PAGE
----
Stuart Twickenham

The first half of the 18th century was dominated by Alexander Pope (1688-1744) who came to Twickenham in 1719 and lived in his riverside villa in Cross Deep until his death.

Pope was a poet, satirist, translator, and an influential figure in the development of landscape gardening. His house has long since disappeared although the name remains in use, but his grotto, although stripped of the exotic decoration on which he lavished so much care, is still extant.

Three years after Pope’s death, Horace Walpole bought a small house in Strawberry Hill which, over the following 40 years, he was to enlarge, embellish and decorate in a style which became known as Strawberry Hill gothic.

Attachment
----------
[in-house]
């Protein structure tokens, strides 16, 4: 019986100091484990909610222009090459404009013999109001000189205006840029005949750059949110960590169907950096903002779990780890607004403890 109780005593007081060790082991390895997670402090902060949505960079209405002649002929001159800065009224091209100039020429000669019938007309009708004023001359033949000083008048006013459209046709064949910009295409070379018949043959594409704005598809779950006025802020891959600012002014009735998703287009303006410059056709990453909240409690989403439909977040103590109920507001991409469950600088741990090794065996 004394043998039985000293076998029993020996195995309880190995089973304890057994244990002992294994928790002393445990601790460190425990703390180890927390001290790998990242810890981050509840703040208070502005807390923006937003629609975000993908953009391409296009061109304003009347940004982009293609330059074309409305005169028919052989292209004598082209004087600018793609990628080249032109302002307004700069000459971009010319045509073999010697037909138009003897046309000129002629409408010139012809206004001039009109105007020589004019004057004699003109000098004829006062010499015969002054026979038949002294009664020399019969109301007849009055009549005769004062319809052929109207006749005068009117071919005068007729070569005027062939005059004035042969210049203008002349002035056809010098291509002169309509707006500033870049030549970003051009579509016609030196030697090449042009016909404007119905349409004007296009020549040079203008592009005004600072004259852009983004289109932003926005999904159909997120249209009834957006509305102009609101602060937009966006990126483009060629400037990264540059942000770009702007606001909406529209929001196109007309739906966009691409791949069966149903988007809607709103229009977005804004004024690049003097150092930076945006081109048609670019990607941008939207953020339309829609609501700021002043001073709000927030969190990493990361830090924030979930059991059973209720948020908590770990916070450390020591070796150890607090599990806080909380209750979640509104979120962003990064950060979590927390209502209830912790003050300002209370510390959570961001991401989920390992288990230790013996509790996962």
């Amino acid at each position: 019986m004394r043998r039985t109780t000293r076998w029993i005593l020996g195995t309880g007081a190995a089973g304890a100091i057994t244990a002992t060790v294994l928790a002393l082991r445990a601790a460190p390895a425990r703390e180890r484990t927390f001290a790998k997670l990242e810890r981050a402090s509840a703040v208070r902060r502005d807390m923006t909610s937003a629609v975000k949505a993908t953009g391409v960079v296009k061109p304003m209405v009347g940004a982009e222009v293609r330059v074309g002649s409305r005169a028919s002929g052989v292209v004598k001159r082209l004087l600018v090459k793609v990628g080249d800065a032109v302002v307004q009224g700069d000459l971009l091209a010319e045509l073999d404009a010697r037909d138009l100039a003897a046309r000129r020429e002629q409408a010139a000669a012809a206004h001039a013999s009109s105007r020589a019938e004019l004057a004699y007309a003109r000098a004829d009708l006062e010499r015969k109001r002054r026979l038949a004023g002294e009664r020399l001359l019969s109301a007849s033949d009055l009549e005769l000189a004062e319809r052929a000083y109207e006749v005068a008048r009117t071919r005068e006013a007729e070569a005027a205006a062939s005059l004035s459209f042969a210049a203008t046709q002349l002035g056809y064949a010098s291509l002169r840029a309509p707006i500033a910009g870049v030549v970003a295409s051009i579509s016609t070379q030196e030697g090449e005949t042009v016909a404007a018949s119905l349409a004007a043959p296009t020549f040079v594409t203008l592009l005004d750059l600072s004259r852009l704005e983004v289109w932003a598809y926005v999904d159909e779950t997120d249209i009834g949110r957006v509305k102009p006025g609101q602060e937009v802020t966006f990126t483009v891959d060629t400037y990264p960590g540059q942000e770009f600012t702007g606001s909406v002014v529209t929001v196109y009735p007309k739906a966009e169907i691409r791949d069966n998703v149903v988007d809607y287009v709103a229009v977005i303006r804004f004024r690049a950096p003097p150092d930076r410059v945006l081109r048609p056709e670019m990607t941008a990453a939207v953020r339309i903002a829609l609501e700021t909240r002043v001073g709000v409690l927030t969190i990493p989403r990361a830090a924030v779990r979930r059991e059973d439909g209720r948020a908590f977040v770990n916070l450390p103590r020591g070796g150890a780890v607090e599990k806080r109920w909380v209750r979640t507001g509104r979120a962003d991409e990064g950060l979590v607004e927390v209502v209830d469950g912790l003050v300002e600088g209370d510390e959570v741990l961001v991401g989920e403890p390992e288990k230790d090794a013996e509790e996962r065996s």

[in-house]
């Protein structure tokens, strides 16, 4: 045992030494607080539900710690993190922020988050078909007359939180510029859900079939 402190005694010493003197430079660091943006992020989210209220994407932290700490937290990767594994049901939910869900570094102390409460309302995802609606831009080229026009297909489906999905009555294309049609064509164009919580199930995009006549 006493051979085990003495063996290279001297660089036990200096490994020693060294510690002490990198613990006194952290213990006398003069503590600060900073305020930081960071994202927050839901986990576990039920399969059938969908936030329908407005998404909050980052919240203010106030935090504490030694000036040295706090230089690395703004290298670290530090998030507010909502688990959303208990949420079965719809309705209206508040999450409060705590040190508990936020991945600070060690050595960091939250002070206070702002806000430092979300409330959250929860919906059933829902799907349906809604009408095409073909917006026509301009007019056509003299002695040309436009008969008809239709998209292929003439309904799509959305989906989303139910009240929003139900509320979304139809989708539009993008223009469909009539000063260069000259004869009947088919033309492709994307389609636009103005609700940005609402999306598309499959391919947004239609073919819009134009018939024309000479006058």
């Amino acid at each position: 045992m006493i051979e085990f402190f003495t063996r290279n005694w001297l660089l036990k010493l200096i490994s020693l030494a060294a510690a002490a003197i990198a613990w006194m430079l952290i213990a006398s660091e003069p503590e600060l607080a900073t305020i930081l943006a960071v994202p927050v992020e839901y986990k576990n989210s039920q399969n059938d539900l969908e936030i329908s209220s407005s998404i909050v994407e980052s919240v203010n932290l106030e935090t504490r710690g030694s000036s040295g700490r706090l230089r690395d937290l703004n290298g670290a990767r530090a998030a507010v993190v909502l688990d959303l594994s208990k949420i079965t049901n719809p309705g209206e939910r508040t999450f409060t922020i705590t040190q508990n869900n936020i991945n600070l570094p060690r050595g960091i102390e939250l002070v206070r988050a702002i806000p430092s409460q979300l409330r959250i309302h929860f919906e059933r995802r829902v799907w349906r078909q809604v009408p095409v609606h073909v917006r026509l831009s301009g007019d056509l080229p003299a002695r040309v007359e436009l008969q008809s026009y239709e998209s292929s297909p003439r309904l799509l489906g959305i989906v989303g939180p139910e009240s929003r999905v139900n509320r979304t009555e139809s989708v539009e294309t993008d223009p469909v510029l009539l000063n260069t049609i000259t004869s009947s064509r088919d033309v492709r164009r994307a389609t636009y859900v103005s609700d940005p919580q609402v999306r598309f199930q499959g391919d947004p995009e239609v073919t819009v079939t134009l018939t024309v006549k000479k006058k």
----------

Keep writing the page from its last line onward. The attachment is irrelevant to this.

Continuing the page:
Walpole was a collector and antiquary, essayist and novelist (his ‘Castle of Otranto’ was the first gothic novel), but above all an outstanding letter-writer, chronicling the national and local political and social events of his time. Strawberry Hill house remains one of the few survivors of Twickenham’s golden age.

Other notable figures of the period include Lady Mary Wortley Montagu, also a prolific letter writer, Henry Fielding (briefly resident in Twickenham at the time he was writing ‘Tom Jones’), the artists Samuel Scott and Thomas Hudson (with Sir Godfrey Kneller a near neighbour in Whitton), and poets Paul Whitehead and Richard Owen Cambridge.

19th Century Twickenham ยป